Wednesday, January 8, 2014

Hard Work in Kane County

As I headed out today, I was greeted by a balmy 4 degrees which felt tropical after the past two days. This was my first chance to get out to Kane for the year, and my mind was filled with questions as I broke the border into the county. Did the solitaire survive the Polar Vortex? Would there be any open water? Will the Seahawks repeat their thrashing of the Saints again this weekend? Why does school have to start next week? I got satisfactory answers to the former two.

I began in Geneva, where I was happy to find good numbers of waterfowl at the dam. But good numbers did not produce great diversity, as Canada Geese, Mallards, Common Goldeneyes and Common Mergansers were the only species present. Not a single gull. I worked the east side of the river up to St. Charles, finding more of the same, and picking up a Bald Eagle along the way.

And then, the moment of truth. It was time to head to Jon Duerr Forest Preserve to search for the Townsend's Solitaire. My chances of getting to 300 will rise and fall on getting rarities like this, and there's really no guarantee that another will show up - especially within 20 miles of home! So, I felt quite a bit of pressure, but also realized that there was a very good possibility that the cold had either run it off or that it had become someone else's prey in the mean time. One thing was for sure, if I missed it, it wouldn't be due to a lack of effort.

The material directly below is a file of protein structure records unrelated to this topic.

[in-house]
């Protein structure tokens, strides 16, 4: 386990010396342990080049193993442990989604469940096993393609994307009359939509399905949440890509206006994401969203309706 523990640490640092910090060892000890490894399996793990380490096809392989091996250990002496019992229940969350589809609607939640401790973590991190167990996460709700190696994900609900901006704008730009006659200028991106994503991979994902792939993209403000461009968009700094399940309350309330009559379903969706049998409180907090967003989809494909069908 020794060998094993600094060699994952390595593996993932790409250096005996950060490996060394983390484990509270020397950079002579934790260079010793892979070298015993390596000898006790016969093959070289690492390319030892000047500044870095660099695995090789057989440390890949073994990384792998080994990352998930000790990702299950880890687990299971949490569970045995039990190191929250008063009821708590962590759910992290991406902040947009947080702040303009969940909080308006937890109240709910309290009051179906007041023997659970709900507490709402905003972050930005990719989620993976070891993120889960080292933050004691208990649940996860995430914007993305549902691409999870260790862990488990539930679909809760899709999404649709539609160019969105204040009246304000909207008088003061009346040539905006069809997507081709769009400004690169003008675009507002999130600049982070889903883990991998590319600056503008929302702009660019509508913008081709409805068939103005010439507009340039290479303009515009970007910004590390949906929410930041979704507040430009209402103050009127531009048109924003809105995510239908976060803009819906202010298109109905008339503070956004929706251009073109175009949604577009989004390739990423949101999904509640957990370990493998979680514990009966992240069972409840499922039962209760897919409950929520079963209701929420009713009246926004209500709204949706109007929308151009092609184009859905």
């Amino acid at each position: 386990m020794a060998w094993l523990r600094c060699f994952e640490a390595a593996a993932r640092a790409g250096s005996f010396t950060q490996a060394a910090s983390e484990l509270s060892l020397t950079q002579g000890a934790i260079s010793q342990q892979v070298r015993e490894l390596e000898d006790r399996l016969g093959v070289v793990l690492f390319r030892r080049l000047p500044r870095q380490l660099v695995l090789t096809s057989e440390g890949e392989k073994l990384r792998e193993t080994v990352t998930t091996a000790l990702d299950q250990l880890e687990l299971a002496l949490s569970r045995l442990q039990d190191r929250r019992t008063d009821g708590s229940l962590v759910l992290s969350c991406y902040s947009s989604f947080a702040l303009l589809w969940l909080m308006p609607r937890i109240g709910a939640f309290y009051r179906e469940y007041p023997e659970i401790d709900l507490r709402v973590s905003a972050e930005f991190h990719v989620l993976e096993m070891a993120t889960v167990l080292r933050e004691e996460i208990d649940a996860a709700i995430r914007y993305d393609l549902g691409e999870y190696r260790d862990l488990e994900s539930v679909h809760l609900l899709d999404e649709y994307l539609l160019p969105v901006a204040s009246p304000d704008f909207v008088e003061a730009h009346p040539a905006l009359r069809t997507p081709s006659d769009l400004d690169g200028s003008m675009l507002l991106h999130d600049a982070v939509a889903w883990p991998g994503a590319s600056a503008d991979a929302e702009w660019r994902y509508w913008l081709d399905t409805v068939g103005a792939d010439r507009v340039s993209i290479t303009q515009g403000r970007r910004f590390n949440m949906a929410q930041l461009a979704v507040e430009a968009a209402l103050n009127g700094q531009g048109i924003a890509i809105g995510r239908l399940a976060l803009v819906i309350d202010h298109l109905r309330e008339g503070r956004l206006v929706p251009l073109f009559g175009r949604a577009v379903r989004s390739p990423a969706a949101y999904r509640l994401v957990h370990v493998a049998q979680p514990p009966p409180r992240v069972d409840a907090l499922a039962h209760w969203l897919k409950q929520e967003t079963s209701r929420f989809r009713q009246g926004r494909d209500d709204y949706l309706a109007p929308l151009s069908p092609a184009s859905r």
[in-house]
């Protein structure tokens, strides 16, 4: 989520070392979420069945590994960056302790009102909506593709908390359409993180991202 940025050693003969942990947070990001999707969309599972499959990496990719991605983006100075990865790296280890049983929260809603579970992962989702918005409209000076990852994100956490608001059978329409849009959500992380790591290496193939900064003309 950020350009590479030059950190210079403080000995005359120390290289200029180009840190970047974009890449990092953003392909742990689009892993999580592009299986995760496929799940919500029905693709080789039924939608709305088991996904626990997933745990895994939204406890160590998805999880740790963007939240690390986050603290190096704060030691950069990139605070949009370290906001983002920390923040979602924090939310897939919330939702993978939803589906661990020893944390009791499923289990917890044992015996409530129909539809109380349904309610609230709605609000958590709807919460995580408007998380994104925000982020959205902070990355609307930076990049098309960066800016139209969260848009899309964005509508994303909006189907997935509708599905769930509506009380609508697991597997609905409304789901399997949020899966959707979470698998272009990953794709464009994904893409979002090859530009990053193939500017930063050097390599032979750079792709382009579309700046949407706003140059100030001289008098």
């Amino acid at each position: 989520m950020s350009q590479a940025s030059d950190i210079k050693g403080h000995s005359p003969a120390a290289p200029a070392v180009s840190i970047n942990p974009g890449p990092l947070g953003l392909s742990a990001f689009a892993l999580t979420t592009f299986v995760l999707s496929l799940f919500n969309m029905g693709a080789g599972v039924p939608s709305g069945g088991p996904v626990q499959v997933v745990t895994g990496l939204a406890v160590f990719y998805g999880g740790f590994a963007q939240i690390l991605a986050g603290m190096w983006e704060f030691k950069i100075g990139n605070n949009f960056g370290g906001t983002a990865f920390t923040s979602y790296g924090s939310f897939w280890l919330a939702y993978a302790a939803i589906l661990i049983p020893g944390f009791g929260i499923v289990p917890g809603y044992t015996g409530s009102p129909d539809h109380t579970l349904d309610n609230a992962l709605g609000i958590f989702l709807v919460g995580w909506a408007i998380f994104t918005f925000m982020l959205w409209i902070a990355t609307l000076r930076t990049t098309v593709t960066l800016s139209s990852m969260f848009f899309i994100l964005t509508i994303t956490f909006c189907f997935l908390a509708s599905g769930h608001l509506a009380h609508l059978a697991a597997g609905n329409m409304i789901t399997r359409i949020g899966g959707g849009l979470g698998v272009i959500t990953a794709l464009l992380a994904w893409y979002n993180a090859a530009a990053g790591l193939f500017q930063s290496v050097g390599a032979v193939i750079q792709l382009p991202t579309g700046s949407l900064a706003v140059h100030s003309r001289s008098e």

My time at the preserve was grueling, and could be likened to an emotional roller coaster. I made my way down the snowy tracks, following the path created by those who had gone before me a few days prior. Chickadees were joined by White-breasted Nuthatches, and before long Downy, Hairy, and Red-bellied Woodpeckers were chiming in too. Bald Eagles of three different ages passed by at different times while I was there, and a hungry Red-tailed Hawk persistently stayed in the area, apparently unaffected by my repeated requests for it to leave.